While DreamWorks did enjoy some success during this time, now they’re in serious financial trouble and their reputation has been forever tarnished. While Disney has managed to recover from their Shrek-inspired days (thank you, John Lasseter), and other companies have gained a new life, DreamWorks is still widely seen as a crude company that cribs inspiration from Pixar and makes too many sequels and merchandise to films that weren’t that great. The only franchise DreamWorks has that seems to be universally loved is How To Train Your Dragon, and even that series isn’t making enough. And, of course, the film that started it all is now ridiculed.

I think what a lot of people fail to realize is that, where other films failed, Shrek actually WORKED.

Shrek wasn’t just an asshole misanthrope for no reason; you understood how he felt he had to shut himself off because no one liked him. Fiona wasn’t just a princess who knew kung fu; she also had some hidden depth (mainly she thought she had to be beautiful, but realized it was better to be ugly and loved). Donkey wasn’t just a comic relief sidekick, he was Shrek’s truest friend and companion. And the movie has an important message of how looks don’t matter as much as what you are inside. But because of the neck-deep crassness, dated pop cultural references, constant middle finger to Disney, the excess of sequels and merchandise and other weird moments (mainly the fact that the Donkey had an intimate relationship with a dragon much bigger and less sentient than him), and how a lot of other DreamWorks films did almost the same thing, nobody really remembers Shrek that fondly anymore. It does have some loyal fans, but generally speaking, Shrek has become nothing more than a collective joke for a lot of people.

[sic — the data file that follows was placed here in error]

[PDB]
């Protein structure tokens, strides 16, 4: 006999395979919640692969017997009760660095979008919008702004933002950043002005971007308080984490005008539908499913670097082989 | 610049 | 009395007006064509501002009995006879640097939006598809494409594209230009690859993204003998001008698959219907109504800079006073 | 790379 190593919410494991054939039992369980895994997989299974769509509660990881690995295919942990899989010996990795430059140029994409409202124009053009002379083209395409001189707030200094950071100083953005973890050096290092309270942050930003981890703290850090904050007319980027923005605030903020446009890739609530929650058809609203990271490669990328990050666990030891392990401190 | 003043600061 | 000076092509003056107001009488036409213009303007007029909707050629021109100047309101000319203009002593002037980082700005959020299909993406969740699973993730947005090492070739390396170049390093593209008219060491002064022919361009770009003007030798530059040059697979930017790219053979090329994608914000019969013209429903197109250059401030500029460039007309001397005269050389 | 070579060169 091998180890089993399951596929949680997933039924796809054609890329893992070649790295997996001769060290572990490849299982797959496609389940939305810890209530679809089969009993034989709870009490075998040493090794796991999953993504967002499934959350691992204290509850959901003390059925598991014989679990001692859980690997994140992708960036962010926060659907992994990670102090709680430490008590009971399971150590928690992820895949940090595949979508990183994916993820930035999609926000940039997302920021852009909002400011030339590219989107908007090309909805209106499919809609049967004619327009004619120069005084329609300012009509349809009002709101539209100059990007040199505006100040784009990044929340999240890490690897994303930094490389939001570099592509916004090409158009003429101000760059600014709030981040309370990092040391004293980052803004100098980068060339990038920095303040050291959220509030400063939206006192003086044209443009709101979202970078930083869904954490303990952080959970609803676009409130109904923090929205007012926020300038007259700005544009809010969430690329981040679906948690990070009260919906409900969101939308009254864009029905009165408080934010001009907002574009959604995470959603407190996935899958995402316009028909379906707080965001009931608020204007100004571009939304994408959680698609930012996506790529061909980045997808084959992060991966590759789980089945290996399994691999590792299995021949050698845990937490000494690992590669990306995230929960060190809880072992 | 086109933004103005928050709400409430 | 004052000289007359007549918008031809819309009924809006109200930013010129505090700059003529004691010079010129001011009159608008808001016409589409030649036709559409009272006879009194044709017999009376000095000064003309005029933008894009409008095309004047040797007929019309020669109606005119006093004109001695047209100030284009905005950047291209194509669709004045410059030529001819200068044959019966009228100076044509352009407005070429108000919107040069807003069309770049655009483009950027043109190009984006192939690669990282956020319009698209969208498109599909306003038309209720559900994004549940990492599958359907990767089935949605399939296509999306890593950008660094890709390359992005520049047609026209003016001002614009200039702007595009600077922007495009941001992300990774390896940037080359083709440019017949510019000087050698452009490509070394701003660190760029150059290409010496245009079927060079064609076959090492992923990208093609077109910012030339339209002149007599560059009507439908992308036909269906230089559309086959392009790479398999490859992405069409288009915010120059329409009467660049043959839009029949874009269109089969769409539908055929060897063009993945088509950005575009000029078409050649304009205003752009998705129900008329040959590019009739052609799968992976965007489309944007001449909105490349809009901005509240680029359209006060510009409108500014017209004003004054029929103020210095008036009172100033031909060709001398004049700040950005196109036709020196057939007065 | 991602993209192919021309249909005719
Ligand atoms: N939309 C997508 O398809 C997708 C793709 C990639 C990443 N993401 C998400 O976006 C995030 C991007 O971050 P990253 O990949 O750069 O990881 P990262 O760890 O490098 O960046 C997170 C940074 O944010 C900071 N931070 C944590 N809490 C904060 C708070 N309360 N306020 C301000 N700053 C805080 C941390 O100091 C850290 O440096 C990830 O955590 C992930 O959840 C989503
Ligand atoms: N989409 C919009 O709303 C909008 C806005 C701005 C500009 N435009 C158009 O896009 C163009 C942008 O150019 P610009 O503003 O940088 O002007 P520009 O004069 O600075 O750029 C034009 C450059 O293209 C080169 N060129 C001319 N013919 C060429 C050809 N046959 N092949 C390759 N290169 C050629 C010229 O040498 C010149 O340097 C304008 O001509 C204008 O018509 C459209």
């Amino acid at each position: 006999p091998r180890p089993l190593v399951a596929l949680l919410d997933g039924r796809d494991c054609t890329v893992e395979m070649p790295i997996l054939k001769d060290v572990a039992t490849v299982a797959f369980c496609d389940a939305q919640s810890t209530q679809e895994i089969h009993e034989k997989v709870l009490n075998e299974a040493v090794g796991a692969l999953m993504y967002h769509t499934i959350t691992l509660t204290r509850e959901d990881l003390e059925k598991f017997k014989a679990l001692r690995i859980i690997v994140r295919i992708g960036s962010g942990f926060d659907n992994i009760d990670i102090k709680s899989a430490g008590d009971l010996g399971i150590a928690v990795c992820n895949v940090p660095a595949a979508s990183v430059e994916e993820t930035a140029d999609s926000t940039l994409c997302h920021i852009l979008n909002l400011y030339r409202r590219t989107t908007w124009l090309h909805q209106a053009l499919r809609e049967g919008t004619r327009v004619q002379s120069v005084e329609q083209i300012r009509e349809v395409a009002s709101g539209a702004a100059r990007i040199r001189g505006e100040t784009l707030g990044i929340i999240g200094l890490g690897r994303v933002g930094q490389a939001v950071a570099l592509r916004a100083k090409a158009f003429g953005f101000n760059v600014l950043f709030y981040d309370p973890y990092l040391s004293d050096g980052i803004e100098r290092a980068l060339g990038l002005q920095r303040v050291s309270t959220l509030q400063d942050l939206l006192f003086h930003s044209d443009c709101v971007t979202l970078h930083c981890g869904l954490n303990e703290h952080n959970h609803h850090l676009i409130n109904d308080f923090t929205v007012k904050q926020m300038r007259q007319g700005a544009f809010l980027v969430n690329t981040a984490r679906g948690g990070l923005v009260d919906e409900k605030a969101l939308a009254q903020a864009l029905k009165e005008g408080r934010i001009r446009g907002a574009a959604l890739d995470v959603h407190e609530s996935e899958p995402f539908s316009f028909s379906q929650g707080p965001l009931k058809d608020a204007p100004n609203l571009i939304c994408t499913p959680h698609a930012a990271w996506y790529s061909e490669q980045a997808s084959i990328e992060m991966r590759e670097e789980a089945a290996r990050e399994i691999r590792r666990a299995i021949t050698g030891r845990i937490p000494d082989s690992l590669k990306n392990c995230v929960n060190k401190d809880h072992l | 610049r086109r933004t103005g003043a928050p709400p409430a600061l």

It’s kind of sad that while Shrek only hurt other companies for a brief period of time, it’s still hurting its parent company. While I do have some problems with DreamWorks Animation (I’ll probably get to that in another post), I don’t think it’s fair for them to be suffering just because they’re not allowed to move on for their early days. What’s really upsetting is that they feel like they have to make all their films squarely for young children now just to make a profit (though there is no excuse for them to do this because they feel only children are watching their films; Disney has proven people of all ages are flocking to see their animated works).

I refuse to see Shrek as nothing  more than meme fodder, but I will unfortunately remember it as the film that helped and harmed the animation industry, especially DreamWorks. As it stands, Shrek will likely not be remembered the way DreamWorks would like it to be in animation history.